However, MacLir dedicates a chapter in his book to general procedures for using a wand. This includes the process involved in drawing shapes and symbols with it such as triangles, squares and spirals.
For more advanced magick work, he also includes a number of Witches’ spells that can be employed with any sort of wand along with their use in ceremonies at particular times of the year; such as at the Solstices and Equinoxes.
In the end, a wand is more than a tool for ritual. It is a constant companion, a familiar spirit, and a source if stability and tree-wisdom in the magical life.
Our Review of ‘The Witch’s Wand’ by Alferian Gwydion MacLir
There is little doubt that most practising Witches will want to create their own wand at some time as well as to dedicate it in their own specific way that fits their own personal characteristics.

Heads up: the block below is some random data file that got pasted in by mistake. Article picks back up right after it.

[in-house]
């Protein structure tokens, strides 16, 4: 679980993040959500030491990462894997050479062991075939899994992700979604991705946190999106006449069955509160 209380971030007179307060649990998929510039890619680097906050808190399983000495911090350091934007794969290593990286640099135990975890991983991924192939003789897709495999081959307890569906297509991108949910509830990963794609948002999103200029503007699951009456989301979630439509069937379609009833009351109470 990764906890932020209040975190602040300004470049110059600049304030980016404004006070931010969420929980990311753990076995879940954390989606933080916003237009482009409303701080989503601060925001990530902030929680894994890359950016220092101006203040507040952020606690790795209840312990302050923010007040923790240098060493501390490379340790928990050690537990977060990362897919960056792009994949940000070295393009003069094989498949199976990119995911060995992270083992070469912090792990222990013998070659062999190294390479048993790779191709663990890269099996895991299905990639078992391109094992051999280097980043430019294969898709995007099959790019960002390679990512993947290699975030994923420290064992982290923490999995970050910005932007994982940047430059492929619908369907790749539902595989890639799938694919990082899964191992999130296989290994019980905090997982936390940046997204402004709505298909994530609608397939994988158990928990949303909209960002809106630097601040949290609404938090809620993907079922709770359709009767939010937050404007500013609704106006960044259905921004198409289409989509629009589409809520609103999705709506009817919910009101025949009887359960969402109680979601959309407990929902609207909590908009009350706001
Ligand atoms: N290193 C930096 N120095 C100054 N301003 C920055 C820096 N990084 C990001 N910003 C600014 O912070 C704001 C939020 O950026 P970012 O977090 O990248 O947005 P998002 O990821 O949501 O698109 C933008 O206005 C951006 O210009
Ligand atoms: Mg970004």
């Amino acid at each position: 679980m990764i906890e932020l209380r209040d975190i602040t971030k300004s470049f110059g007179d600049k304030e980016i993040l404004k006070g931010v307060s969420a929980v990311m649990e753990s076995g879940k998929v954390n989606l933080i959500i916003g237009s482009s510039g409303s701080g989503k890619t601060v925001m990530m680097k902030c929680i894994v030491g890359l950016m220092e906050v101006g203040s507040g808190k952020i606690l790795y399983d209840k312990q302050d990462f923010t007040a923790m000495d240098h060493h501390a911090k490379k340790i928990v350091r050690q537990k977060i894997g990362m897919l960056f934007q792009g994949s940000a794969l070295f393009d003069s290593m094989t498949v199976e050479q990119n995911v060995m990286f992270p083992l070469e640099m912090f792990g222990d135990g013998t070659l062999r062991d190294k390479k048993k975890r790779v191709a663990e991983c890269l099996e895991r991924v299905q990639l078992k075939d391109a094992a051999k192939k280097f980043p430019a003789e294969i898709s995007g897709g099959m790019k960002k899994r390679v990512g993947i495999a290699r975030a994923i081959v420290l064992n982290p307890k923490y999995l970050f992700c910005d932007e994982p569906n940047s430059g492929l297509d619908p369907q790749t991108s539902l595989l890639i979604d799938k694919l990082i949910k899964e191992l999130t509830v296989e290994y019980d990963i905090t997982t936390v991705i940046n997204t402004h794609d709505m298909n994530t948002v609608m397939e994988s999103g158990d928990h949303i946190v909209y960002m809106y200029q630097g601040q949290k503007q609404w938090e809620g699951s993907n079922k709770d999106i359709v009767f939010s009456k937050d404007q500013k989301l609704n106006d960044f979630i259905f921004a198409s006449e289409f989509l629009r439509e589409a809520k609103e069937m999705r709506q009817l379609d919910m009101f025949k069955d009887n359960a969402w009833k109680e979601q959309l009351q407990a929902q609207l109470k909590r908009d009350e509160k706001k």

‘The Witch’s Wand’ is a great manual on how to do just that. It is a lovingly crafted book that is beautifully illustrated and well-designed in its own right.
The inclusion of additional commentaries from other notable figures in the world of magick and the occult sharing their own experiences with the wand makes this a rich reading experience for anyone who wants to understand the function of the wand in practical occult work.
The book does not trivialize the wand in any way. Instead, it venerates it to its evidently important status in Witchcraft. However, those who have become fascinated by the wand and what it does through films, such as the Harry Potter series, will thoroughly enjoy this personalized foray into the world of wand magick.
‘The Witch’s Wand’ is a practical and earthy expose of one of magick’s most important working tools. It is also a book that pays homage to an ancient working craft skill and presents it in a very contemporary way. It is also a terrific read!